Some San Luis Obispo County residents Tuesday echoed critics nationwide when questioning the electromagnetic health impacts and billing accuracy of the digital SmartMeters that PG&E is installing at all homes in Northern and Central California this year.
Because of ongoing concerns voiced to area mayors, the California League of Cities organized a meeting Tuesday with PG&E officials so they could assuage worries over the safety of the devices.
SmartMeters are part of a nationwide effort to upgrade the energy grid, which supplies electricity to people’s homes. Customers can’t opt out of the installation, officials said, as the meters were approved by the Public Utilities Commission. Residents argue they should have a choice.
The digital meters track electricity use and wirelessly transmit data to PG&E through two built-in radios. One radio is always on. PG&E officials said the radios’ maximum transmission of electromagnetic radiation equals a “small exposure” — one the Federal Communications Commission deems safe.
Opponents of the meters said that while the immediate effects of the electromagnetic activity show no apparent harm, science is still questioning the long-term effects, as with cell phones.
The League hosted the workshop, held at the South County Regional Center in Arroyo Grande, because locals continue to ask about SmartMeters. About 40 people attended the late afternoon talk; seven of them voiced opposition. The county Board of Supervisors has not yet considered a proposal halting the installation of the meters as 23 counties have statewide.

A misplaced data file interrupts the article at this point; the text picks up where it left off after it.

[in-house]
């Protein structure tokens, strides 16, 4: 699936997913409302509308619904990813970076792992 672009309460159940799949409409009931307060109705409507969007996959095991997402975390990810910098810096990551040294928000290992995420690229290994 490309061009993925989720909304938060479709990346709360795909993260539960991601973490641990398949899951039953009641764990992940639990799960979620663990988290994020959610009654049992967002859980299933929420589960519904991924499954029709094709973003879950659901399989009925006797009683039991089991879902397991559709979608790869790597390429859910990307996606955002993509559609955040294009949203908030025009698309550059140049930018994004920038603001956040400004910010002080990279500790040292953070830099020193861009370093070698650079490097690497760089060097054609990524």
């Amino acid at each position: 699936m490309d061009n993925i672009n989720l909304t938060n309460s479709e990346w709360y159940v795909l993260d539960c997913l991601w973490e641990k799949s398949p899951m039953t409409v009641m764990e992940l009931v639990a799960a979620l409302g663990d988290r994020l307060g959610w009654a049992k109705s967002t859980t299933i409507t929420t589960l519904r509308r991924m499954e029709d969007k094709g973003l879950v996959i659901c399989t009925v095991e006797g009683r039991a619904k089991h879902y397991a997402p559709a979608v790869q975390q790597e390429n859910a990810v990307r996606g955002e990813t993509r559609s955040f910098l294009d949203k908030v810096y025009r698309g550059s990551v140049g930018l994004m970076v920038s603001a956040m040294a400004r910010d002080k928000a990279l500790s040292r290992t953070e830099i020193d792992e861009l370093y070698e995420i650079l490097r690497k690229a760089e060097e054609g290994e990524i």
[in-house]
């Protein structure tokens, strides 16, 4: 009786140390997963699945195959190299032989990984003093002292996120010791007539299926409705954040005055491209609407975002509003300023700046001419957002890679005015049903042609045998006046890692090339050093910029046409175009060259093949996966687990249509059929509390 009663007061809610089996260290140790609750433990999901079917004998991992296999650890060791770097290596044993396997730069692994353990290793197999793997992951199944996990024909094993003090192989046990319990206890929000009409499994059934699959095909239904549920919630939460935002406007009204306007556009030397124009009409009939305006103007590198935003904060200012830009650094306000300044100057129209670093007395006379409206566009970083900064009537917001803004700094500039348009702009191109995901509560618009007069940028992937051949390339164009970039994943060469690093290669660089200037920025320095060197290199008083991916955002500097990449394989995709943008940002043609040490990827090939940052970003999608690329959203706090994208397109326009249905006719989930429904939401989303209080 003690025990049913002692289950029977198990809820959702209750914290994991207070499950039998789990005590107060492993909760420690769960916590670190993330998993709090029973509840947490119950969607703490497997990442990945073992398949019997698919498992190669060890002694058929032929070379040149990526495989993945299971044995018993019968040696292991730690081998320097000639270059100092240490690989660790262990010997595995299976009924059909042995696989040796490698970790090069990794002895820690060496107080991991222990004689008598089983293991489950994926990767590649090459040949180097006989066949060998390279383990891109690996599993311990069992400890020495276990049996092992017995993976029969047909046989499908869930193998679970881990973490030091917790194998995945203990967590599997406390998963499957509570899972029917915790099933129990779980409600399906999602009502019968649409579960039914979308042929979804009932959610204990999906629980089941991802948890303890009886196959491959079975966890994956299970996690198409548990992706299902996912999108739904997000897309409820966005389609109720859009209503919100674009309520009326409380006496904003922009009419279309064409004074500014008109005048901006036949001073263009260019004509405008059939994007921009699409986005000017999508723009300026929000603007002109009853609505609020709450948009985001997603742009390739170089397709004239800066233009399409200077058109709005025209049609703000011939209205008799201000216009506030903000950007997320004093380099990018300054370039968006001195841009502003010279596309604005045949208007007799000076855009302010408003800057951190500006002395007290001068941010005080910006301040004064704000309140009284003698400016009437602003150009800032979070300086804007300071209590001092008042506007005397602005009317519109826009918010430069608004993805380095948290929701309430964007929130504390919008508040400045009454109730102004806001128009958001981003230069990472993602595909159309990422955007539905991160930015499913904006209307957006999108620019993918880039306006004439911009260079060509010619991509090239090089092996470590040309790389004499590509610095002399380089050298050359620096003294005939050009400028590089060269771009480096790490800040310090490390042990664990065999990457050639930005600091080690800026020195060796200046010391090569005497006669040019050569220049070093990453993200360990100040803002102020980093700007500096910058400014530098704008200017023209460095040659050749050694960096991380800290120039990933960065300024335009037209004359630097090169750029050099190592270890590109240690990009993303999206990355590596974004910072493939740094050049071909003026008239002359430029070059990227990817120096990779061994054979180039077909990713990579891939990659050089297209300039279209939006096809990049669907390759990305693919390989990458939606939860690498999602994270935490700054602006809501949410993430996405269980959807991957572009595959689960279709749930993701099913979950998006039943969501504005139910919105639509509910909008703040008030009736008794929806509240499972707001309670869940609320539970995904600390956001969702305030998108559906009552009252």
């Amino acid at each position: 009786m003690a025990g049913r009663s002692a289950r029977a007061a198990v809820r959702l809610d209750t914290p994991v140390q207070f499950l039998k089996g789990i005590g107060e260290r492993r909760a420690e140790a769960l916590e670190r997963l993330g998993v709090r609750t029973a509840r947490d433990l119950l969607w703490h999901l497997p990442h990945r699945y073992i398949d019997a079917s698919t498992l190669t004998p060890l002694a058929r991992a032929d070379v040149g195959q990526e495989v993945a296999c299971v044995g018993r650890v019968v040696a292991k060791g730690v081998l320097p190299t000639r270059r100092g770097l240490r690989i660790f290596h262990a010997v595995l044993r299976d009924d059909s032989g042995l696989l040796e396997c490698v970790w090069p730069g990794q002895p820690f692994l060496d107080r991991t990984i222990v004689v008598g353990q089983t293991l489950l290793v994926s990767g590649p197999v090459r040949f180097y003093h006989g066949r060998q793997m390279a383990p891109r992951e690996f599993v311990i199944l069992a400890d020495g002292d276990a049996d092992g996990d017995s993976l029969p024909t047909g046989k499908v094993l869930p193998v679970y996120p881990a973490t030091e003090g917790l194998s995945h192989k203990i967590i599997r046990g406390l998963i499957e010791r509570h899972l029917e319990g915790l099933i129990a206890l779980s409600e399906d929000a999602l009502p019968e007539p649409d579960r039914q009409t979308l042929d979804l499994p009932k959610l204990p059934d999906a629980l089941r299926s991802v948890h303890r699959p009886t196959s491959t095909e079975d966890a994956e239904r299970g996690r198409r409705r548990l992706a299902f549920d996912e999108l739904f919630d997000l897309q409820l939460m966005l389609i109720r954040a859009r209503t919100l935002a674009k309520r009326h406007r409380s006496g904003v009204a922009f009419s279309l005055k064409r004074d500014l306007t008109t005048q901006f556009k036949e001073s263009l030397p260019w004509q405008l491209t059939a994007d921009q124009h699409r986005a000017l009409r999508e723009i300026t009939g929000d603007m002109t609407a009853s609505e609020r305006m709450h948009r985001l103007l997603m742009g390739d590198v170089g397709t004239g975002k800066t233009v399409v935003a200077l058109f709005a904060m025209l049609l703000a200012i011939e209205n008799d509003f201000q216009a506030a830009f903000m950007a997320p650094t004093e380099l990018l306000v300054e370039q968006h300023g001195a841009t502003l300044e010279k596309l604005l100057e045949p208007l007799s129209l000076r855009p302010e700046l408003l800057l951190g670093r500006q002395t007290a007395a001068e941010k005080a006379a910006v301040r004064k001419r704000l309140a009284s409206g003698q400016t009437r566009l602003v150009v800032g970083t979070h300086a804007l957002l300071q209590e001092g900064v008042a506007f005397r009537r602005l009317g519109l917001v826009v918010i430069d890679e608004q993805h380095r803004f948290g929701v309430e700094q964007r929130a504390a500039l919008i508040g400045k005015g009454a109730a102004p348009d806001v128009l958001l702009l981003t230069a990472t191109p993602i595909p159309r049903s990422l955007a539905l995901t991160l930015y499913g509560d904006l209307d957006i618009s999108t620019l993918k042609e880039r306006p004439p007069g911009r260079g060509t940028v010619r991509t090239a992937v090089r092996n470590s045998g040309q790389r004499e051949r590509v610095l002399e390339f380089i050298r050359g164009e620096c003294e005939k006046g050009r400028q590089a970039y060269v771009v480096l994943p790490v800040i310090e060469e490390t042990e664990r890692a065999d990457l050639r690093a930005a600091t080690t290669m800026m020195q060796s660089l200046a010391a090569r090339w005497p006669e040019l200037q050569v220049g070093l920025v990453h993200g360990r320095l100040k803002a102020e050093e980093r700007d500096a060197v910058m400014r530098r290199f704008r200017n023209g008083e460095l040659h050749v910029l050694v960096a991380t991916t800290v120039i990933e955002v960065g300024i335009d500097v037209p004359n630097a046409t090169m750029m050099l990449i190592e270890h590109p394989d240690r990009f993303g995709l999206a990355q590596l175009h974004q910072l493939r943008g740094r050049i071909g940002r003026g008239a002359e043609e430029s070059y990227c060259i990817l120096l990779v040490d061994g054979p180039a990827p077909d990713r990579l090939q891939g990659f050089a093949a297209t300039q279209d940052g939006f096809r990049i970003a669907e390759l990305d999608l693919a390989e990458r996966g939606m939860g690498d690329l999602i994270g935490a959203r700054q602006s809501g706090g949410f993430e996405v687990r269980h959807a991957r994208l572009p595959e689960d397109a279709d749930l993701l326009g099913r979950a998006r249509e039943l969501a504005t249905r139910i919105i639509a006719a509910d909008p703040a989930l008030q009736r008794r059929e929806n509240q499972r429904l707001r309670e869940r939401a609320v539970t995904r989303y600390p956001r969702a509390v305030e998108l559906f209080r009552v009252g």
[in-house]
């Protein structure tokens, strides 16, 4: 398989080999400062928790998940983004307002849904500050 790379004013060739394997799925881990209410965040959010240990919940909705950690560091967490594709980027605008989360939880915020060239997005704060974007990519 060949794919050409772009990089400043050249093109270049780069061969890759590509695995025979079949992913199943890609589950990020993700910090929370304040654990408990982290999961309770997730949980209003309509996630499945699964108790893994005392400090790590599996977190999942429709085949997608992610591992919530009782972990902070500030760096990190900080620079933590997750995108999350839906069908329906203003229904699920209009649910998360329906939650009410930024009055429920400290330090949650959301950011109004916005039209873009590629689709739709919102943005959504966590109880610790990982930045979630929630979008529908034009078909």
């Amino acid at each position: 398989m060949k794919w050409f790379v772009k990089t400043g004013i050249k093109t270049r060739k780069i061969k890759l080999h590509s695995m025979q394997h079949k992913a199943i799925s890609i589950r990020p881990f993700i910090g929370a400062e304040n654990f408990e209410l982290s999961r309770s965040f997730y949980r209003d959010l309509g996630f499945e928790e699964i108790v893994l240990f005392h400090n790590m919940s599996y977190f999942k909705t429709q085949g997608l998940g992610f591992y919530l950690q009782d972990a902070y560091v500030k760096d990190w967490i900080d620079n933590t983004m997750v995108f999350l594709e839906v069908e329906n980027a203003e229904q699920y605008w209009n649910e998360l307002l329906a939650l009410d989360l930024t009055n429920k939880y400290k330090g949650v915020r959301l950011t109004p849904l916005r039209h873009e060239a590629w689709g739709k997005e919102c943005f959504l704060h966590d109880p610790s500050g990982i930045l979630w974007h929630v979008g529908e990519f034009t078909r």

Judy Vick of Atascadero, a former county supervisory candidate who questions wireless meter safety, presented arguments after PG&E officials gave a slideshow touting SmartMeter benefits.
Attendees also voiced concerns that some customer bills doubled and tripled after SmartMeters were installed. PG&E officials said those cases were likely related to reflection of two billing months over one due to installation timing.
A study ordered by the PUC concluded that the devices were functioning properly. SmartMeters were first installed in the North County in fall 2010, officials said. Meters will come to the South County next, with installation slated to begin in April or May. San Luis Obispo residents should get them by the end of the year. All remaining residents will get new meters by 2012. A total of about 113,000 meters will be installed in the county.